Infrastructure master- Helps to update groups and its membership information between domains.

PDC  Emulator FSMO role – name the 3 functions it does
1.            Time synchronization.
2.            Creating or editing of GPOs is handled by this server.
3.            Password changes and account lockouts are handled by this server.

Which of the FSMO roles are forest wide/which are domain wide?
Schema master and Domain naming master are forest wide.
RID master, PDC emulator and Infrastructure master are domain wide.

What is a Site and when should you define one in Active directory (ie. basic criteria for establishing one)
Well connected IP subnets are called as sites. If there is a thin link between two locations we should consider them as two different sites in AD.

What is a bridgehead server?
In a multi site environment, Bridgehead servers on each site, handles the replication between two different sites.

What is the Intersite Topology Site Generator?
Every site has a domain controller which acts as an “Intersite Topology Site Generator “which helps to create connection objects between intersite domain controllers for active directory replication.

What is Group Policy and how can it be applied in Active Directory?
Group policy is some set of rules and configuration settings to restrict users working environment.
When these policies are applied, registry settings will be modified in the user level or computer level.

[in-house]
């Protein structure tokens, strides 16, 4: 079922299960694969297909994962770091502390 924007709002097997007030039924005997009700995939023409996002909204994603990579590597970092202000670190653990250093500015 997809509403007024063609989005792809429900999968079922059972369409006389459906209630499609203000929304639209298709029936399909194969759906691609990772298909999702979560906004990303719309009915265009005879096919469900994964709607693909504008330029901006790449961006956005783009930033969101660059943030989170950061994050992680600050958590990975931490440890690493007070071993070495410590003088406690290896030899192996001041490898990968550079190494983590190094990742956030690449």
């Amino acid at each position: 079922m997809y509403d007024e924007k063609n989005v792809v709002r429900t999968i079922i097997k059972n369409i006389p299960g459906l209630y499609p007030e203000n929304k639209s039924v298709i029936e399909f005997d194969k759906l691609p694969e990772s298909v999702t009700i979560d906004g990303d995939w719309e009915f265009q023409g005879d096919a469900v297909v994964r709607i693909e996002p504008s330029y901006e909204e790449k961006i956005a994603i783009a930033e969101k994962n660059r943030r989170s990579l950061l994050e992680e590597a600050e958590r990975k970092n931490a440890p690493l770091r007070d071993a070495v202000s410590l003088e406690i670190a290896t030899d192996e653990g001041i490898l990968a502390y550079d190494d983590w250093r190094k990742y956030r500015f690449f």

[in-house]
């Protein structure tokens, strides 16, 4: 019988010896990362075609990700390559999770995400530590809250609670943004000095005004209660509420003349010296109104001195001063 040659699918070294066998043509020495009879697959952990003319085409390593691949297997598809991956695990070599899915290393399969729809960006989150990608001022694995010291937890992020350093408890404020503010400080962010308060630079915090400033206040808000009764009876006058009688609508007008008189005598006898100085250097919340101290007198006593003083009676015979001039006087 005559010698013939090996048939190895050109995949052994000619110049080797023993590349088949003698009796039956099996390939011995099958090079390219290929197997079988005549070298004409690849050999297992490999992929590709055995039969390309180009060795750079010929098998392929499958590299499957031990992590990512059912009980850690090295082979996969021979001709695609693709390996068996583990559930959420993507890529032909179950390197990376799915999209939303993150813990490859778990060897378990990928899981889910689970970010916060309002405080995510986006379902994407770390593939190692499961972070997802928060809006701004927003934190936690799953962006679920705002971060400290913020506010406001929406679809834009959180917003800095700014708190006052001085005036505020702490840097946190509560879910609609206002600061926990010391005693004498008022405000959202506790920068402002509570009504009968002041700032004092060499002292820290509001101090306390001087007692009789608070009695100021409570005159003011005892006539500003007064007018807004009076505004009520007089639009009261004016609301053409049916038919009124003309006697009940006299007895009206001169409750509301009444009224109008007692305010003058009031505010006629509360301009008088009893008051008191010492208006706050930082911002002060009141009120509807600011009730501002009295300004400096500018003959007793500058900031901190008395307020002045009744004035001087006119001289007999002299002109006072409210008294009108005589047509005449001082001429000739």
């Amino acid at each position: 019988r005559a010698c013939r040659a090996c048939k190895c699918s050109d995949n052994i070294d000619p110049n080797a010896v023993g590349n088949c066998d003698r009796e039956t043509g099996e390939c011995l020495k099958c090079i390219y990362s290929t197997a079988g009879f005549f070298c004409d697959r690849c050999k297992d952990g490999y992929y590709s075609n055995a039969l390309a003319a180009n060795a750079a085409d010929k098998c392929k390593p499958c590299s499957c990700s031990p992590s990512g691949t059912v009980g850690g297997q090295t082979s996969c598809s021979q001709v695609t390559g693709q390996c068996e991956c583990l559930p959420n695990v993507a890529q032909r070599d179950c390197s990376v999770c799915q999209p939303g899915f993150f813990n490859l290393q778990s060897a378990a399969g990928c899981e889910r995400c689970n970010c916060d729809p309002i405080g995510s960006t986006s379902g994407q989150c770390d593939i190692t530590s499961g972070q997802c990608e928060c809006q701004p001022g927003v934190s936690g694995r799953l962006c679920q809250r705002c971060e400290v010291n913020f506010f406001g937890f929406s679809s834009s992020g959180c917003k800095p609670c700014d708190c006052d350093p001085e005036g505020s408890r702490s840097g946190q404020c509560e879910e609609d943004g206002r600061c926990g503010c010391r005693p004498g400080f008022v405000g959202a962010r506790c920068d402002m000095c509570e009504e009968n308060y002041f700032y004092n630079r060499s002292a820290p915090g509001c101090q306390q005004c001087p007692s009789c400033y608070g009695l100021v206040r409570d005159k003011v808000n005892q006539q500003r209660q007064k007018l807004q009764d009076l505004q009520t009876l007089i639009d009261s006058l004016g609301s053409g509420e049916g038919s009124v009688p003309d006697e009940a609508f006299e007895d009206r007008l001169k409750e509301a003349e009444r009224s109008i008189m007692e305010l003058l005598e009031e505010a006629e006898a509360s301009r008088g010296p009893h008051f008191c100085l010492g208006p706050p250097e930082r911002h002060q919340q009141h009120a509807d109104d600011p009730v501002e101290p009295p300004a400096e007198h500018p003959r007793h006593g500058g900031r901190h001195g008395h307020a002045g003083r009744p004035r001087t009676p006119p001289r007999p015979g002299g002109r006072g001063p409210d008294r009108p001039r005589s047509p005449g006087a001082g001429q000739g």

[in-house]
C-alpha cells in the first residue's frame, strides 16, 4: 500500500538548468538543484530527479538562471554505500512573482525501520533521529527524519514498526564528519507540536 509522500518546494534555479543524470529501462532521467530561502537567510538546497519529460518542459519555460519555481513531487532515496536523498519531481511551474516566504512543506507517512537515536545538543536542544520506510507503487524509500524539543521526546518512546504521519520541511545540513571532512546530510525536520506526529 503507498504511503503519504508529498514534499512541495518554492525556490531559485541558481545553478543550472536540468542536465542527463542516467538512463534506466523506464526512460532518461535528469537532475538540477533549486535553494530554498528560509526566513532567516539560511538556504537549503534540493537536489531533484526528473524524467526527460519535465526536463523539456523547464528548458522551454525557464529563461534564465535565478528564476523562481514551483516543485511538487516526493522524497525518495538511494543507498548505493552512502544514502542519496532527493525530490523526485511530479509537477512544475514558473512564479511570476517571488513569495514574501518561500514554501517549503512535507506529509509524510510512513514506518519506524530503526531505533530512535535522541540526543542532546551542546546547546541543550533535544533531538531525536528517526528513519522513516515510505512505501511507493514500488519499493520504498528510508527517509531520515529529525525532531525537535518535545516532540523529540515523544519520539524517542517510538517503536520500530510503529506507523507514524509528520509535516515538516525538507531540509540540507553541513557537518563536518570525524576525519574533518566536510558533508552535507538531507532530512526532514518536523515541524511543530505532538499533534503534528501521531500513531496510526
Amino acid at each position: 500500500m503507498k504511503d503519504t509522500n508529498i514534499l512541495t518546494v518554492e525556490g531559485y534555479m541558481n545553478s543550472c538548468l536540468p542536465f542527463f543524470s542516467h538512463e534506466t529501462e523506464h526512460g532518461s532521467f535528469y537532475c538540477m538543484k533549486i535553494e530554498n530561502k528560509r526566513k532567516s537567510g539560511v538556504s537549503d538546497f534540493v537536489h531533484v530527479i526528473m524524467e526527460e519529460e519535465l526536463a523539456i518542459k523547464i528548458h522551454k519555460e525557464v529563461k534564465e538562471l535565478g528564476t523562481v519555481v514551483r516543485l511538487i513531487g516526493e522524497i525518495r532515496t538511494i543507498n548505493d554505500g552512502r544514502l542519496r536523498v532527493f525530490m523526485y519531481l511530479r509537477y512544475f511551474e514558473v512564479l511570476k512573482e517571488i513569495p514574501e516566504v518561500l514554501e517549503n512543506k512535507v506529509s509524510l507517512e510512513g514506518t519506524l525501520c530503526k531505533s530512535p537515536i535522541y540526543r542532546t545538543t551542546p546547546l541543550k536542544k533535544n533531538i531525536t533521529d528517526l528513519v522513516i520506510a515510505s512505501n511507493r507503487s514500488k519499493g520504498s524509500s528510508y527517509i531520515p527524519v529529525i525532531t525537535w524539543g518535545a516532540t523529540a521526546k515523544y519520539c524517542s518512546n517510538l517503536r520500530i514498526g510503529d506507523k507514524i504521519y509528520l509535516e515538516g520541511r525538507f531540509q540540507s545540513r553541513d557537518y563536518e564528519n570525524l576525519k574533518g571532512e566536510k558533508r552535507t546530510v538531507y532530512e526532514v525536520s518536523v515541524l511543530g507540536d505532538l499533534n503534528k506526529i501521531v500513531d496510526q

GPOs can be applied in Site, domain or OU level in Active Directory.

What is Group Policy order of precedence?
Group policy applied in the following order:
Local policy
Site Policy
Domain policy
OU policy

What is Group Policy inheritance?
Group policies applied in the top level container can flow down in the of AD hierarchy.
For example a GPO applied in the domain level will be inherited by the OUs in the domain and to its child OUs.

What is No Override?
“No Override” Group policies cannot be blocked by the “Block inheritance” option in AD.
If you want a policy to be applied in the entire tree structure, you need to use this option.

What is block inheritance?
If you prefer a policy to be not getting applied on an OU through inheritance, you can choose this “Block inheritance” option.

How can you apply group policy to only ½ the objects in an OU vs. all of them?
A policy will get applied only if the objects are having Read and Apply group policy permissions.
Taking off these permissions will help the objects not to get applied.

What is Group Policy loopback processing?
If you want the user settings should be determined by the computer accounts policy rather than the user accounts policy, we need to consider using loopback processing.

Why would you need or use Group policy loopback processing?
In some situations like kiosks, we need the machine policy to get applied regardless of which user logging in. In those situations we would use loopback processing.

What are the two types of group policies you can apply to an object?
There are “Local group policy” and “Domain group policy”
These policies are having two section in them “Computer configuration” and “User configuration”

What are some tools you can use to troubleshoot Group Policy that wasn’t applying properly to an object or in conflict?
Gpresult.exe command line tool.
Rsop MMC snap in.

How long does replication take within a site and intersite?     
Within a site – every 15 seconds.
Between sites – every 180 minutes.

How would you restore an object or OU in active directory?
To restore an object or OU we should have already taken “System state data” backup.
If we have the backup, we need to do the Authoritative restore by rebooting the domain controller in “Directory service restore mode”. We will use ntdsutil command to restore the objects.